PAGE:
Running has taught me how to be a writer. I know this probably sounds strange. How could a physical activity like running teach me something so cerebral like writing?
First off: I have always written. I was writing poetry and abstract philosophical thoughts about life from as early as I can remember. I still have a journal of some of my random musings and attempts at poetry from grade school.I was probably around twelve or thirteen when I realized that writing alleviated stress. It helped me put my pre-teen and then teenage angst into perspective, and oh, how those teenage years were filled with melodramas worth jotting down. Something about the purging of feelings into the written word, onto the pages, tucked safely into my journal, something about it, made me feel free. So I continued doing it. I didn’t care if I was good at it or not, I just knew I liked it.
This eventually moved into academic writing. If you go into academics, you have to write academically. Numerous professors over the years told me that I was exceptionally creative. I could formulate a good hypothesis back then, create new ideas, and argue my point, backing it up with previous research and theory. I was a good academic explorer, a hunter for some truth that I somehow believed I could find through research.
It was gratifying. Until it wasn’t.
Eventually I grew tired of having to follow formulaic guidelines. If I never have to do another reference that abides by the publication standards of the American Psychological Association, I am fine with that. Good with that, actually.
I started to feel constricted in my writing. So I began writing narrative non-fiction. Now this was like a breeze on a humid summer day: a welcomed respite. Or maybe even like a bird flying: freeing. I could write whatever I wanted. A paragraph didn’t have to be at least three sentences; I could make a well-informed statement without having a list of references to show that what I had to say had any value. I was able to write about my experiences.
I highly recommend narrative non-fiction writing.
Since I’m a wannabe bird - I am always looking to soar higher and be freer - I decided that I wanted to write fiction. A sentence can be one word if it needs to be? Even a paragraph can be just a word if it creates the feeling you want the reader to experience? This is something I think I would love.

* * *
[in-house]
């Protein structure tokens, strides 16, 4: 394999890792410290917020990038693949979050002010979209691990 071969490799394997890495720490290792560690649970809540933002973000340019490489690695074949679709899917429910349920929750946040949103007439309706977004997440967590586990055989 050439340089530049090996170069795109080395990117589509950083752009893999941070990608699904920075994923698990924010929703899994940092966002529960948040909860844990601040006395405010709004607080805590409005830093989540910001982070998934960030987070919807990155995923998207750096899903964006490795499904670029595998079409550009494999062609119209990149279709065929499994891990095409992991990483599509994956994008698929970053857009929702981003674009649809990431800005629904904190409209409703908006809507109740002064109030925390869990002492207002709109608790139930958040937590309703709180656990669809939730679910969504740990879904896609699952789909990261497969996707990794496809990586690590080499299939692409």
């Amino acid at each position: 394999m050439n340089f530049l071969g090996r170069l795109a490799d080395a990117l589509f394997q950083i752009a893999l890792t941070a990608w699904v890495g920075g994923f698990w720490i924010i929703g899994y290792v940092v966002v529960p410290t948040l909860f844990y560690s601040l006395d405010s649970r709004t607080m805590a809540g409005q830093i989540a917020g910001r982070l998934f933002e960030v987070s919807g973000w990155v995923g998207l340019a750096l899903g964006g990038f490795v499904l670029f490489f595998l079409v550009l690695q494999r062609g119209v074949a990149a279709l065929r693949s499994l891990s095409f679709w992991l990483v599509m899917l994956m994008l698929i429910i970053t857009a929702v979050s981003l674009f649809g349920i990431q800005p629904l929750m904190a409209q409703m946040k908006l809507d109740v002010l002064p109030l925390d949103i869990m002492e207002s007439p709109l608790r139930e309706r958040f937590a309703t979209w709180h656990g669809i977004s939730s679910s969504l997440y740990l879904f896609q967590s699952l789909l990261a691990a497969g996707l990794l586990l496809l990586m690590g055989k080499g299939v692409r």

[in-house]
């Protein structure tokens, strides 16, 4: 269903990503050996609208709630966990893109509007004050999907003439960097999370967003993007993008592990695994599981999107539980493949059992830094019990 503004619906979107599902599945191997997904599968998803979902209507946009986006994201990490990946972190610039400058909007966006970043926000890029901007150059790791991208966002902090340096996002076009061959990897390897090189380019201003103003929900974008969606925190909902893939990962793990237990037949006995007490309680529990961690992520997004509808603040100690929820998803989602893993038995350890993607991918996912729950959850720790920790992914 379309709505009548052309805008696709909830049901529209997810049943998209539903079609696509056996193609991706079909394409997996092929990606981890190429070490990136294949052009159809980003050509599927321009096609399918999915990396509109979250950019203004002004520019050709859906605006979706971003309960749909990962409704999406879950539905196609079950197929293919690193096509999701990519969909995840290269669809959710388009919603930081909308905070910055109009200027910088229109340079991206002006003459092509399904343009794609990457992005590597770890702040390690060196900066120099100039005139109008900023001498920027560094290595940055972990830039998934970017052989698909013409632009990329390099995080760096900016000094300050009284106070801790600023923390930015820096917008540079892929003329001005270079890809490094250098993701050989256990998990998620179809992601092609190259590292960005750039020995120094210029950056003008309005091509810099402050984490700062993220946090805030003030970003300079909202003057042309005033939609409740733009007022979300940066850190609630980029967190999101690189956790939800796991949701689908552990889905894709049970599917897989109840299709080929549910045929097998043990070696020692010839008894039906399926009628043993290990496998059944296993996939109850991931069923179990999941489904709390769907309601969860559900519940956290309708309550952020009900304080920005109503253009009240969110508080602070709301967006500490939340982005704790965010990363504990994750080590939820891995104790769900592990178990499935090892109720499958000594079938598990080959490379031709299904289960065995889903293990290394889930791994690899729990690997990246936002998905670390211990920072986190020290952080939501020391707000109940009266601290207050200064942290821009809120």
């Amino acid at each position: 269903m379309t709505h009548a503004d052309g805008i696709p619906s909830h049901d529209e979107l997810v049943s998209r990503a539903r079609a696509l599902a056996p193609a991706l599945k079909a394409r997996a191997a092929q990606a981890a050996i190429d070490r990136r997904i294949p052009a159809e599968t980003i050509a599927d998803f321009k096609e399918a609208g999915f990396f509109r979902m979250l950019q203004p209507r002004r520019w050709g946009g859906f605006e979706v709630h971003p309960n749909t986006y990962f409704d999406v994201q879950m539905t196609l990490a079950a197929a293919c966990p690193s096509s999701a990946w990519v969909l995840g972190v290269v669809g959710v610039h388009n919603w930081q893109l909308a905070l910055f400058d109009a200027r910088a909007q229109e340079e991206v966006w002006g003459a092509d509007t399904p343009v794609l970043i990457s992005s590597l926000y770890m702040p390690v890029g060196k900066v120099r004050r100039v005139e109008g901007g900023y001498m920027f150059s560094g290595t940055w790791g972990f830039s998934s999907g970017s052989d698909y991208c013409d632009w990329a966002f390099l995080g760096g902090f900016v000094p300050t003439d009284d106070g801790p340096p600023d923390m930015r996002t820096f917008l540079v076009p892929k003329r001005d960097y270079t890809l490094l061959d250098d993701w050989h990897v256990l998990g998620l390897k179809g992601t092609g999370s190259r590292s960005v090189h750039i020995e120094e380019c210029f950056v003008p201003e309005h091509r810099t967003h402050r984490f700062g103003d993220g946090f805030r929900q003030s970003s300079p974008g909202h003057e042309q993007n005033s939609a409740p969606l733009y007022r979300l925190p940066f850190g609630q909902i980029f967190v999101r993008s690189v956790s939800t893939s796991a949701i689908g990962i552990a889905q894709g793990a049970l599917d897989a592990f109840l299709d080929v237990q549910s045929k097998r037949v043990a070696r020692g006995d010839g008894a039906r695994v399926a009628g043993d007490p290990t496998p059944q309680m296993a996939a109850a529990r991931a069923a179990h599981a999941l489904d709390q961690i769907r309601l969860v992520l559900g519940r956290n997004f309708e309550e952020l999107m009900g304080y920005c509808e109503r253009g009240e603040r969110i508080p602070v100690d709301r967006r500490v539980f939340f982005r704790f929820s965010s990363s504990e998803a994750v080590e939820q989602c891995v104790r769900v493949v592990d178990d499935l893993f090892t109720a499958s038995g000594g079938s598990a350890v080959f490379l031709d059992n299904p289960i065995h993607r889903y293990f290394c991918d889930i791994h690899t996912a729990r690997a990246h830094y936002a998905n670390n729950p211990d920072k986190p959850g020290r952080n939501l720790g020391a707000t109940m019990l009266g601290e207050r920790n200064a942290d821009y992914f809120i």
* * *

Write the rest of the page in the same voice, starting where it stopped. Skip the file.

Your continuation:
So I did. I wrote my first novel! And now I have a draft of a second and the beginning of a third.
Now back to my original statement: running has taught me how to be a writer.
Writing fiction is different than non-fiction. I didn’t have a personal experience or years of reading and consolidating information sitting in my mind. Instead I had to create the whole story using my imagination. Now this was sheer creative freedom, but also nebulous. I am around 150 pages into a manuscript and I don’t even know exactly what’s going to happen. Jeez…
So I thought about everything I know from my years of being-a-runner.
Running has taught me to be in the moment. You will never enjoy running long distance if you keep thinking of how far you have to go. You will know how far you have to go, somewhere in your mind, but your best bet is to be in the mile as it’s unfolding. A marathon is one mile 26.2 times. This is the same with writing: one page, one chapter, and then one more, and one more. Suddenly you have a draft of book.
Running has taught me to push through pain and discomfort. You’ve gotta (I just love that I don’t have to write ‘got to’ if I don’t wanna) master that for running. This is also true for writing.
If you want to write authentically then you have to be open and honest and this includes allowing thoughts and feelings out onto the pages (and perhaps into the world) that will be uncomfortable. You will feel doubt: Can I do this? Do I have a right to write? What will people think when they read this? I feel exposed. These thoughts hinder writing. Just as negative thoughts hinder running.
As a long distance runner, I have endured some outrageous discomforts. My book In the Long Run goes into some of these experiences, if you’re interested. I have these outrageous discomforts that I have endured to thank for finishing my first novel.
I actually used my own book to keep me going. That’s right. A number of times, lost in the middle of the first draft of my novel, I opened In the Long Run and read my own words to keep me going. I kept telling myself that I had to be in the discomfort, that I had to go through it. Push through it, don’t avoid it. It will be worth it.
Running has also taught me the value of perseverance and commitment to something greater. Try running a marathon without training. It isn’t going to work out well. I promise.
The discipline of running, the lifestyle of being-a-runner: someone who is going to get up every morning and run, or do whatever she needs to do, no matter how difficult. This is a practice (being-a-runner) that I have been doing since my early twenties. And it is the same resolve that I apply to my writing. I write every day, even on the days I don’t want to.
And the funny thing is…just like with my running where, the hardest step is the first one out the door, the hardest part with writing is sitting down and booting the computer up. Once I start running or writing…once I ease into it, I lose myself in the activity. I know who I am in it and I want to be there.
So running has taught me how to be a writer. I also 100% believe that the things we learn through endurance exercise teach us how to pursue the things we want from our lives, and to do so in spite of the obstacles and discomforts. Or perhaps because of them.
Jacqueline Simon Gunn
Writer, runner, psychologist
Note: this is my first blog entry. I will be blogging about writing, running, life and whatever else comes to mind. Thank you for reading.